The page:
Yesterday, the Equal Employment Opportunity Commission (“EEOC”) issued a proposed rule regarding how the Americans with Disability Act (“ADA”) applies to employee wellness programs. The EEOC’s proposal is a welcome respite from positions it recently has taken in litigation.
In brief, if adopted as written, the proposed rule would clarify that the ADA permits: voluntary wellness programs that are employee health programs (i.e. reasonably designed to prevent disease or promote health), that have a reasonable chance of preventing diseases or improving health, are not intended to undermine the ADA or other laws, and are not suspect in methodology.
- For example, it generally would be okay to (i) use health questionnaires and biometric screening to provide employees feedback on their overall health risk; and (ii) collect aggregate data in order to design wellness programs aimed at conditions prevalent among participants.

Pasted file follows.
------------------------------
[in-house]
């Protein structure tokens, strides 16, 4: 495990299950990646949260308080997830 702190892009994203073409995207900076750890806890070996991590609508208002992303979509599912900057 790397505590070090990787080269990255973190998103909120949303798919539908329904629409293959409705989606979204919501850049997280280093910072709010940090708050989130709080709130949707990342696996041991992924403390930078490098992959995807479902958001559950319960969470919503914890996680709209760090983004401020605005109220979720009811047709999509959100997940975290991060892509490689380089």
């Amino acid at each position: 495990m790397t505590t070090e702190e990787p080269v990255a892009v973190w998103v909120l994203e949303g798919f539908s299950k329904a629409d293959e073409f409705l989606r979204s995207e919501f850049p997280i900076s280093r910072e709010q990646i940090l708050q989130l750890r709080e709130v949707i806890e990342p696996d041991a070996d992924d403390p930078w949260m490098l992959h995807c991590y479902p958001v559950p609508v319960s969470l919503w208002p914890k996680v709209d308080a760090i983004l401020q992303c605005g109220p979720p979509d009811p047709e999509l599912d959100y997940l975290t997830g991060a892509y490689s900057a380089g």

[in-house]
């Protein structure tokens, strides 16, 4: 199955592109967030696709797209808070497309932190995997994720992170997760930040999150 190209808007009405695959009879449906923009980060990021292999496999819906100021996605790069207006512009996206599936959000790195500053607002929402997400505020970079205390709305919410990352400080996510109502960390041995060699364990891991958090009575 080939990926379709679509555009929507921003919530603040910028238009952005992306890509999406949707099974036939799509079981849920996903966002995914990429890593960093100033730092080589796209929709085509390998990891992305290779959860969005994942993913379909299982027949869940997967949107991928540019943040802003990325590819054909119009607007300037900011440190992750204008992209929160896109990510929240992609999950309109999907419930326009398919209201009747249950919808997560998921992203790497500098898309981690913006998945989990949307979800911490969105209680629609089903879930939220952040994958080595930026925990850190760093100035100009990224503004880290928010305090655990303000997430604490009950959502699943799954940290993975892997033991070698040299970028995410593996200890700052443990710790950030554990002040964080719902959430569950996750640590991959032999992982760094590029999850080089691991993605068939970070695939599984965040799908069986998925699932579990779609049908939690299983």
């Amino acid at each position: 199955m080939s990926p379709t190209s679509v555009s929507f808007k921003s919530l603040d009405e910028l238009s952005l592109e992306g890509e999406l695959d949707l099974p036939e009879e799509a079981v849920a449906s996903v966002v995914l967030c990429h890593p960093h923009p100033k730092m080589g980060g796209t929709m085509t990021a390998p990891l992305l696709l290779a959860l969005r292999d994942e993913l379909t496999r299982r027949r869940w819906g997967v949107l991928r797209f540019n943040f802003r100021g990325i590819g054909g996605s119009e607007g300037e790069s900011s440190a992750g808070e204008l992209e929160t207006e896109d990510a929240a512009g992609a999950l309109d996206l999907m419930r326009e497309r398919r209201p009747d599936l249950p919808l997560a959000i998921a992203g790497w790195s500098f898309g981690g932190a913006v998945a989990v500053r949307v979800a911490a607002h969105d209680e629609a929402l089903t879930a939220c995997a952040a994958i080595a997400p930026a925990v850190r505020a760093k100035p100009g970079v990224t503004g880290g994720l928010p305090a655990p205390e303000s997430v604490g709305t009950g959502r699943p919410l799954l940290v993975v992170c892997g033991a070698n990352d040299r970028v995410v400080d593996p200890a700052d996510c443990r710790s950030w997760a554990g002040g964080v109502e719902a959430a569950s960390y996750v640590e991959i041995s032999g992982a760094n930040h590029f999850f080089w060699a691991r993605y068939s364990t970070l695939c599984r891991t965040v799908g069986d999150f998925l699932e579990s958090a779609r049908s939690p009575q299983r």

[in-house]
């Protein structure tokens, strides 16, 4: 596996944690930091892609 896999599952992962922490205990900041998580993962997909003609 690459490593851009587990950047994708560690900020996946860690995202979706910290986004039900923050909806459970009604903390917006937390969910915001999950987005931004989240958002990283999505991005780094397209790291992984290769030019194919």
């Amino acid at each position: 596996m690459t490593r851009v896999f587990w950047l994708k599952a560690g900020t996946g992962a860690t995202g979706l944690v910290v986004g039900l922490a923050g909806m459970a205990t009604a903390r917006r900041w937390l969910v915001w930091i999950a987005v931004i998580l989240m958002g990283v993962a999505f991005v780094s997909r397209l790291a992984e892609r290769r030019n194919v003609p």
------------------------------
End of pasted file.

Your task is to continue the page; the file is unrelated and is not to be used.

- However, it generally would not be okay to collect this information and then fail to provide feedback or to use it in program design.
Voluntary, for purposes of the EEOC’s proposed rule, means the employer cannot require participation, deny or limit health coverage for nonparticipation (except insofar as a limit may result from foregoing a permitted financial incentive), and may not take any other adverse action against employees who decline to participate in medical inquiries. Additional requirements apply to a wellness program that is part of a group health plan.
Under the EEOC’s proposed rule, employers may offer incentives or penalties of up to 30% of the cost of employee-only coverage under the relevant group health plan.
The EEOC did not comment on the extent to which the Genetic Information Nondiscrimination Act (GINA) might impact an employer’s ability to condition incentives or lack of penalties on family member participation in wellness programs, instead noting that it will address the issue in future guidance.